One thing’s for sure though. The Andy Coulson departure from Downing Street eight days ago – and I fear most of the things his former colleague Mr McMullan said of him won’t get past a lawyer – was but the start of an avalanche on this.

Max Clifford believes a lot of powerful people from David Cameron, Rupert Murdoch and the Met Commissioner down now just want the issue to go away, and therefore it will. Max seemed a much nicer and more intelligent guy than I had expected. But on this, I think he is wrong.

In a short film we probably won’t have time to go into the BSkyB issue, though no doubt Despatches will. But I have a feeling about that too … That just as Coulson’s exit became the tipping point that moved phone-hacking from Guardian page 5 to TV newsleader, so if culture secretary Jeremy Hunt waives through the News Corp takeover of BSkyB, it will be the tipping point that takes the government from being unpopular but tolerated to something far worse, from which they may not get back.

Politicians tend to fight the last campaign. If David Cameron has any sense he will be looking at this one through a new media lens.  It used to be a given that staying close to the Murdoch Empire was a net benefit for a political leader or party. That may have changed. Cameron’s failure to win a majority whilst having virtually all of the press behind him is a good indicator that the public are now in a very different place to both politicians and media as to the nature of the relationship between the two.

  • Thanks so much for this blog post – agree with your analysis 100% – amazing stuff on police from MacMullin, presumably Coulson knows this is on record?

  • Olli Issakainen

    News International (NI) is vigorously pursuing the truth. The CPS has a robust approach to the investigation. The police, after the “most careful investigation” earlier, now have promised to leave no stone unturned. And the PCC is…well, I must have missed that one but surely it is also doing something profound. Surely.
    But why is this all happening only now?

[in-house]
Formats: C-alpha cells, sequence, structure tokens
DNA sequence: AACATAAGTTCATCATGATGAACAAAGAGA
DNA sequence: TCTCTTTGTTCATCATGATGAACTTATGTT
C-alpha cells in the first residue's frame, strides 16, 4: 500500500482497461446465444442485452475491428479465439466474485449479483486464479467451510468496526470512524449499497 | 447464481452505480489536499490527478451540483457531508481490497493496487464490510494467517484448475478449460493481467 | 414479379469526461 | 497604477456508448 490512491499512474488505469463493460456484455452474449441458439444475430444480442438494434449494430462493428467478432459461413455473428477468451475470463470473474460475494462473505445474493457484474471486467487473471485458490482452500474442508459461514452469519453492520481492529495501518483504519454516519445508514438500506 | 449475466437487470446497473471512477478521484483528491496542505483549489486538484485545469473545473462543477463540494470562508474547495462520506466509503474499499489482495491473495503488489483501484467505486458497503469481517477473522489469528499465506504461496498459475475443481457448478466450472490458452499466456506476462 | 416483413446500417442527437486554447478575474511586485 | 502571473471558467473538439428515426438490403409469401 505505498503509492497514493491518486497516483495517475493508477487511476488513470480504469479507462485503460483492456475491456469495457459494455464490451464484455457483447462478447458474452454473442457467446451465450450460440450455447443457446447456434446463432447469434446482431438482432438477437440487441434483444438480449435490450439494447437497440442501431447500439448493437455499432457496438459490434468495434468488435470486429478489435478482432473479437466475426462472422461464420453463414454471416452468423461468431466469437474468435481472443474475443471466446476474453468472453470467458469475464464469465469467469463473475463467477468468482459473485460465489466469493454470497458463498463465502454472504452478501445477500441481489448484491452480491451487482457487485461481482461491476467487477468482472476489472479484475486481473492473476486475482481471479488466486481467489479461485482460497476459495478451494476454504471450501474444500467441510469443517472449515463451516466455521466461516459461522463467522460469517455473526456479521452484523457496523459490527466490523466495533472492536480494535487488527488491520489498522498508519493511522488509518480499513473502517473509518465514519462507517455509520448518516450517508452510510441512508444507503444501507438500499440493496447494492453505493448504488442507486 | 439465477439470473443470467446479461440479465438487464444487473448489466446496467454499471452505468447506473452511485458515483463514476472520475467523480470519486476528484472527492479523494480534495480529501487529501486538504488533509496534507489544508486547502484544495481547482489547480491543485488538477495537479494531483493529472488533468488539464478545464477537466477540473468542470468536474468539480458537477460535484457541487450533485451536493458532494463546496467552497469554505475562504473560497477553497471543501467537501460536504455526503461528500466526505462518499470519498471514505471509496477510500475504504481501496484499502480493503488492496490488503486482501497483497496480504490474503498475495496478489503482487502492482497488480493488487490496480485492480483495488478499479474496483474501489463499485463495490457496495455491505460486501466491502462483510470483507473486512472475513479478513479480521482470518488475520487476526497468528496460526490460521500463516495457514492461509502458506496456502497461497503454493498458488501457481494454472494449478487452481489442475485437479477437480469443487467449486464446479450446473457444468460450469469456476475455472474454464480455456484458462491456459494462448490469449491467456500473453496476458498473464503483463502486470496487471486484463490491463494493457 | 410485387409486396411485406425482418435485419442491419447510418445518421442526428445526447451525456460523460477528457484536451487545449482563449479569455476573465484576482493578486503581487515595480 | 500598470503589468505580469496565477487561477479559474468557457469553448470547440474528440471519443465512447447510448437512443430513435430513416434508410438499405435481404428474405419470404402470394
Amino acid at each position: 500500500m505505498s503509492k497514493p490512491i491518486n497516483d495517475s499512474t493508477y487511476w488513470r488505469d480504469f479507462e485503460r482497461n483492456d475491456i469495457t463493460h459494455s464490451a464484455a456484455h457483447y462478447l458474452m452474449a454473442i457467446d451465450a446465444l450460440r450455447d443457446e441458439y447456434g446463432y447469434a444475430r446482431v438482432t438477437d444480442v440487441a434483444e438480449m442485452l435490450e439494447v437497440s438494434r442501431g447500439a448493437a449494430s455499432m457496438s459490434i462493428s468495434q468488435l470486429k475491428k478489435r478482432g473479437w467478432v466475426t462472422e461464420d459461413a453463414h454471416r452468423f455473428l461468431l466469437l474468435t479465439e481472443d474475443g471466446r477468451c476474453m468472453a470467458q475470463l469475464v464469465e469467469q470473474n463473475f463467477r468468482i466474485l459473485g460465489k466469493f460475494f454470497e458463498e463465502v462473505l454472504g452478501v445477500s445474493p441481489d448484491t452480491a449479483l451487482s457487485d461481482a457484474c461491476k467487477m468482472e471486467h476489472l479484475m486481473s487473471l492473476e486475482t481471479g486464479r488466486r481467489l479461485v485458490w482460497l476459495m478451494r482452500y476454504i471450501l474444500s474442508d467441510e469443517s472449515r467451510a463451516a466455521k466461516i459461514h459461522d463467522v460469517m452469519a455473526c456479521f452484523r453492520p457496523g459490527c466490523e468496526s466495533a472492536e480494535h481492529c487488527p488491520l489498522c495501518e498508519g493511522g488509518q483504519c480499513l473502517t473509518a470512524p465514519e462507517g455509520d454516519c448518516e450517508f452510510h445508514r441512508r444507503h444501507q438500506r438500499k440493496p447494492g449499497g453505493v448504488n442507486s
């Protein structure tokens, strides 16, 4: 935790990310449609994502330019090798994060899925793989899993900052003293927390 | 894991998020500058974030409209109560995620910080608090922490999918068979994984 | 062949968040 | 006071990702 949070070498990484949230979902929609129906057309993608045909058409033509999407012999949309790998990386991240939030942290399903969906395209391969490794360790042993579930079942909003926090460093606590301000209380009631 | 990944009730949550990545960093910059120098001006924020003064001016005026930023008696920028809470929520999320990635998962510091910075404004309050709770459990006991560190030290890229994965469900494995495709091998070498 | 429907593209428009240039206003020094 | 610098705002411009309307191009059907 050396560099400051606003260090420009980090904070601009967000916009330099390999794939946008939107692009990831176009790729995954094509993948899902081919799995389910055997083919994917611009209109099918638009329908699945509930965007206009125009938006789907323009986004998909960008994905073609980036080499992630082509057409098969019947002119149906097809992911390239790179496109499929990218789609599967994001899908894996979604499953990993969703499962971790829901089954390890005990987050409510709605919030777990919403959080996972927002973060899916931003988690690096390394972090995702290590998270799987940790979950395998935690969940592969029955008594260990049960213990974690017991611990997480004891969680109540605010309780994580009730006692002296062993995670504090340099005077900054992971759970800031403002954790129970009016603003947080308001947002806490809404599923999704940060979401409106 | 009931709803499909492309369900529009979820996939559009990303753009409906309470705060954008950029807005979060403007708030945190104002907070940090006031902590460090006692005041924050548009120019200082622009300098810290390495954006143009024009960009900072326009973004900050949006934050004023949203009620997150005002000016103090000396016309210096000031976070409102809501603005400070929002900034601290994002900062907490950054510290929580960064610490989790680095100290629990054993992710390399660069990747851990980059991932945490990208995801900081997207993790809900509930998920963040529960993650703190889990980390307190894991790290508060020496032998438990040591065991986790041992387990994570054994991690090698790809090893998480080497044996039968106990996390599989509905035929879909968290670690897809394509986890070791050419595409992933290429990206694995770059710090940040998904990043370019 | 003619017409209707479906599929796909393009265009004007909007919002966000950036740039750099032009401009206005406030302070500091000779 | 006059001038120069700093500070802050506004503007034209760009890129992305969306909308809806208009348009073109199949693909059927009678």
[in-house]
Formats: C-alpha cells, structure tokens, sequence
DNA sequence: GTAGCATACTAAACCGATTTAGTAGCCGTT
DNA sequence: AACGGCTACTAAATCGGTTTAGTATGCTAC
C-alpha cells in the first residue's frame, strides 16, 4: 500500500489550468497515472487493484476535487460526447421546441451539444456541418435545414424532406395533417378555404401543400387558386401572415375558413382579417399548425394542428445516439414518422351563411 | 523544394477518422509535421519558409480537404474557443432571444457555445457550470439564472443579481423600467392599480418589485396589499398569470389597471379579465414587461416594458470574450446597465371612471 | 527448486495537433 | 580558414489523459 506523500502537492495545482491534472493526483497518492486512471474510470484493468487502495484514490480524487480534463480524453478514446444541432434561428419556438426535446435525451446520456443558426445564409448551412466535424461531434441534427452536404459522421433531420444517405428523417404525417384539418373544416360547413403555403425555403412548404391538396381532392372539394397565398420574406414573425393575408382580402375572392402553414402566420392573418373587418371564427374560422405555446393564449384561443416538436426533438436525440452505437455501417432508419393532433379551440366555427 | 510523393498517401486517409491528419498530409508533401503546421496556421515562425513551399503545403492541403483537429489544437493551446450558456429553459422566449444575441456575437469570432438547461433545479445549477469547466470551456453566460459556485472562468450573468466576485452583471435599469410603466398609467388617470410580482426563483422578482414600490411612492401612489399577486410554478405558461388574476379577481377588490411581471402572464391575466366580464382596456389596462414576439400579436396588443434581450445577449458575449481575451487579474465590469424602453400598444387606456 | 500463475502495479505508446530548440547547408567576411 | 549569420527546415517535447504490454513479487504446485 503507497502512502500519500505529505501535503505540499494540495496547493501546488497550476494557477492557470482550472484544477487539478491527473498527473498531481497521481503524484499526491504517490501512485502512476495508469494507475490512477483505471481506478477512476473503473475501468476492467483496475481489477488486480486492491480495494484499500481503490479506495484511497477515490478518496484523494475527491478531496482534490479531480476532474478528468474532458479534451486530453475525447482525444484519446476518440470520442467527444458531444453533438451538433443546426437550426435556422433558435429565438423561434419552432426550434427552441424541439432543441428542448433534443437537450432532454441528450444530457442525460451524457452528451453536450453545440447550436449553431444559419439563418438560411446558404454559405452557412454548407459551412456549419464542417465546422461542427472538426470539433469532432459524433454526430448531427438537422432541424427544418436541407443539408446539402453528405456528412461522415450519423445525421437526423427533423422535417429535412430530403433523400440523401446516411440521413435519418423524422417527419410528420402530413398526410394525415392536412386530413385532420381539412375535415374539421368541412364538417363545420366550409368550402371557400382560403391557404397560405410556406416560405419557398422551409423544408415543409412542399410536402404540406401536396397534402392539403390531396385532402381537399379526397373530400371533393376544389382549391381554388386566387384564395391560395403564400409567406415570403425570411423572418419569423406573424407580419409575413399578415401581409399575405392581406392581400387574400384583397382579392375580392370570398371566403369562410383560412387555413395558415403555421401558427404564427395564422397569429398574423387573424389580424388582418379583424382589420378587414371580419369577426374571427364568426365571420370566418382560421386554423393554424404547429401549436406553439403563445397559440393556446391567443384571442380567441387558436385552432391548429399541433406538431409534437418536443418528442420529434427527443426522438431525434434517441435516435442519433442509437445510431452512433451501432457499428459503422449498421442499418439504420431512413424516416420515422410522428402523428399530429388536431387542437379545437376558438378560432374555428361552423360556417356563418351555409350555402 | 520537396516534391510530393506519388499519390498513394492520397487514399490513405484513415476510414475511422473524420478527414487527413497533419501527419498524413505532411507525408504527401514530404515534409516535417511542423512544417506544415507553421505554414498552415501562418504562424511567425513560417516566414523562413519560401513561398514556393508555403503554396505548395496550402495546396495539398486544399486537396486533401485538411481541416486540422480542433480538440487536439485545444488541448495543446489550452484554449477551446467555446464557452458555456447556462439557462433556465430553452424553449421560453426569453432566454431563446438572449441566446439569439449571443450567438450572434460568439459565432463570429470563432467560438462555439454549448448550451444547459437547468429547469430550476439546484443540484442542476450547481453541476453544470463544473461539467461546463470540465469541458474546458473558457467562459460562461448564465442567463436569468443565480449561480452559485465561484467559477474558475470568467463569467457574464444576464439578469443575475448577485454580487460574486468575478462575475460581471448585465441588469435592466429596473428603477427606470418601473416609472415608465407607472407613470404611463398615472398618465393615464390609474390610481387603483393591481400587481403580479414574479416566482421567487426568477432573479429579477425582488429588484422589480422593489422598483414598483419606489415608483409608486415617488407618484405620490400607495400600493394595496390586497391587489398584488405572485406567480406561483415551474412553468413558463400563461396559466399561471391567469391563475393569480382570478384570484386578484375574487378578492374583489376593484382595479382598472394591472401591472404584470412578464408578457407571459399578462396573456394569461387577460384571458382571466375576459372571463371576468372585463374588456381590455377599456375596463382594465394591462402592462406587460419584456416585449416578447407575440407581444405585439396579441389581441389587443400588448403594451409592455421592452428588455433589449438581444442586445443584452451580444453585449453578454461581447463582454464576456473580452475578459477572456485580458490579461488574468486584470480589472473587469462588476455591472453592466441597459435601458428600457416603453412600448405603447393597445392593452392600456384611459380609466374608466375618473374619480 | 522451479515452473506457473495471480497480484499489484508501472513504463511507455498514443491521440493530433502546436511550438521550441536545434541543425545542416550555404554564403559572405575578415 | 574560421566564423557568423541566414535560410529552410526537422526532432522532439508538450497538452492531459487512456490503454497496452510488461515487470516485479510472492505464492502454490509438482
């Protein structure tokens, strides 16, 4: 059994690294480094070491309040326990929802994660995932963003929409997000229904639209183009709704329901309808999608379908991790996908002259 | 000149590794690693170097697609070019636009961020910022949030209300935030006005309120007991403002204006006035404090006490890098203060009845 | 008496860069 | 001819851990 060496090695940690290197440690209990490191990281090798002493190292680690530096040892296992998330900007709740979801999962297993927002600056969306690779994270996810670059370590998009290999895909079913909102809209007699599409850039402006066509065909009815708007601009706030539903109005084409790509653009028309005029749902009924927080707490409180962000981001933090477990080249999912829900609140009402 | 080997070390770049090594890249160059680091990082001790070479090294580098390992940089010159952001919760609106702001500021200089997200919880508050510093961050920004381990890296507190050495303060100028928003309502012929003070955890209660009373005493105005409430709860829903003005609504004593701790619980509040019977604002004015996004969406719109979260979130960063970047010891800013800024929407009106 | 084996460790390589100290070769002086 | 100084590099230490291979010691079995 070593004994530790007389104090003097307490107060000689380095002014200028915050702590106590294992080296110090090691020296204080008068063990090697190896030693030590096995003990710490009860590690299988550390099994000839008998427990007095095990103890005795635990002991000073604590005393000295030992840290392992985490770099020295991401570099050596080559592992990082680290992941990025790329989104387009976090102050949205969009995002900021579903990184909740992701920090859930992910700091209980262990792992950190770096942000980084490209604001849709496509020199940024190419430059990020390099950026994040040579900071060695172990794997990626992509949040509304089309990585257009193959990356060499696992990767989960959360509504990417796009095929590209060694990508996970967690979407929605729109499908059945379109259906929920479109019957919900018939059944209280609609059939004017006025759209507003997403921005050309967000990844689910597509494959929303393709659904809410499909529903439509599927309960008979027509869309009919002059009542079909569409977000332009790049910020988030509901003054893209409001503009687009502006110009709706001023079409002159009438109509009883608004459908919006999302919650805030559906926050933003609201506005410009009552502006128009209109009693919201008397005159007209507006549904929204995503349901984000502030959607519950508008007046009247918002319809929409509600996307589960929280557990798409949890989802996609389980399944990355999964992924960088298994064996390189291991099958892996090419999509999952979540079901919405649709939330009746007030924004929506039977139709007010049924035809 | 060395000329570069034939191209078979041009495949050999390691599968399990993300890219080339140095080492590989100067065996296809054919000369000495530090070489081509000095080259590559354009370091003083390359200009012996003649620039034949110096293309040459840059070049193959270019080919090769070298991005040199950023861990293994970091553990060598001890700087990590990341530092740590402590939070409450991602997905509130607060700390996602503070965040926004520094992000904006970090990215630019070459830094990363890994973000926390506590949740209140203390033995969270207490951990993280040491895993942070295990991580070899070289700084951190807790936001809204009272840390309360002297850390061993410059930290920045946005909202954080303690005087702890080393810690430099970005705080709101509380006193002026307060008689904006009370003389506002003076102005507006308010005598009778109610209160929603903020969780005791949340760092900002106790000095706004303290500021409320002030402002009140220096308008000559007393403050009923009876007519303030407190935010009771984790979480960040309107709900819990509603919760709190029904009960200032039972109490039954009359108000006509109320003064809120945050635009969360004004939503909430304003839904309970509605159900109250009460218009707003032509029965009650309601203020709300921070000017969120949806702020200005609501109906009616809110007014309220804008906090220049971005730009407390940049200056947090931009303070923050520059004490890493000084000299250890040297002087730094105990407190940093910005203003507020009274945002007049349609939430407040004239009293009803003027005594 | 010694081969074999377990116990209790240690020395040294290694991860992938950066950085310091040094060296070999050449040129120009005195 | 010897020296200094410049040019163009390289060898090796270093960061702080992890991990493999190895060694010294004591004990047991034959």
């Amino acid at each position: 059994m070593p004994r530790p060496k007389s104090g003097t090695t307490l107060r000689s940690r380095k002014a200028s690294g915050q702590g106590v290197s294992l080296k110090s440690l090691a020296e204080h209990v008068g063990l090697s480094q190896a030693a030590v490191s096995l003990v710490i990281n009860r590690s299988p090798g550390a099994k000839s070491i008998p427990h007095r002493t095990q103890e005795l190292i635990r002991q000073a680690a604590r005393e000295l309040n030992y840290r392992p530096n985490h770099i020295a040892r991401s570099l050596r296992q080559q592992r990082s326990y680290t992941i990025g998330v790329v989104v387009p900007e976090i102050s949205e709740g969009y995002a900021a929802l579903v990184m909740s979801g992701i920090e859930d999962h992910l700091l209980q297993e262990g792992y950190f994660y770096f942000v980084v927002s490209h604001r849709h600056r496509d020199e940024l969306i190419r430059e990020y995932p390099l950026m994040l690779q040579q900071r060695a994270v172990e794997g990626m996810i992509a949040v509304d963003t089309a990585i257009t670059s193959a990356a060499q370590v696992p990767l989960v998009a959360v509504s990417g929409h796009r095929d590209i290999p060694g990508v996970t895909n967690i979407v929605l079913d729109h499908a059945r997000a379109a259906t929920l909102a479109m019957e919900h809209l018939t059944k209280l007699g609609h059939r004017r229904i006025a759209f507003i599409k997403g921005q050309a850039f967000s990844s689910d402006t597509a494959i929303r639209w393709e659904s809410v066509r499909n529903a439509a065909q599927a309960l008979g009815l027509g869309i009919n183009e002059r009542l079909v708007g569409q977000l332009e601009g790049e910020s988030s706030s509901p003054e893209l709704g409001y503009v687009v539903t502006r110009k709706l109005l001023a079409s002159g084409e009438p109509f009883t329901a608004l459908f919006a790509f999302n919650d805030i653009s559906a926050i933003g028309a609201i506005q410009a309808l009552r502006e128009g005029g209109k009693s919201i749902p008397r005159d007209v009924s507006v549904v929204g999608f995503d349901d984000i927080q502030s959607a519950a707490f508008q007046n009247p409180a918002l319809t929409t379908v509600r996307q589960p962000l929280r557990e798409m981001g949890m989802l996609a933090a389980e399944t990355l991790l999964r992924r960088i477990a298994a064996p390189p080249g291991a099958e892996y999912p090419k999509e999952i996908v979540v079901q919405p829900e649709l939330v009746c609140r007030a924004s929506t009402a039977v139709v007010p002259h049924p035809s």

Apparently the “NEW” evidence has been in the email system of NI all the time, but no one has bothered to look for it.
    In the original court case Mr Mulcaire pledged guilty to hacking the phones of five other celebrities. The presiding judge said that in relation to these counts Mulcaire had DEALT WITH OTHERS AT NEWS INTERNATIONAL.
    But there was no investigation into who these others were. NI, the police and the PCC told that only one “rogue reporter” was involved without carrying a full investigation.
    This raises some interesting questions. Why NI has been saying that only one reporter was involved? Has Andy Coulson claimed since 2007 that only one rogue reporter was involved in phone-hacking? Was David Cameron aware of “the others” when he appointed Mr Coulson?
    Anyway, Mr Cameron has shown poor judgement in appointing Mr Coulson and keeping him in his job so long. Even worse was his decision to have dinner with James Murdoch and Rebekah Brooks in the middle of a quasi-judical process as News Corp is bidding for BSkyB.
    The role of Ms Brooks is interesting. She is the former editor of the NoW and the Sun. She has admitted that the Sun paid money for police for information.
    Rebekah Brooks has refused to come before a Commons Committee to be heard on phone-hacking. MPs say they have felt threatened by NI.
    So, did Ms Brooks also know about phone-hacking? Was she involved in it as an editor? These important questions are now on everyone´s lips.
    We have now “new” evidence, but NI has so far denied that any such evidence exists.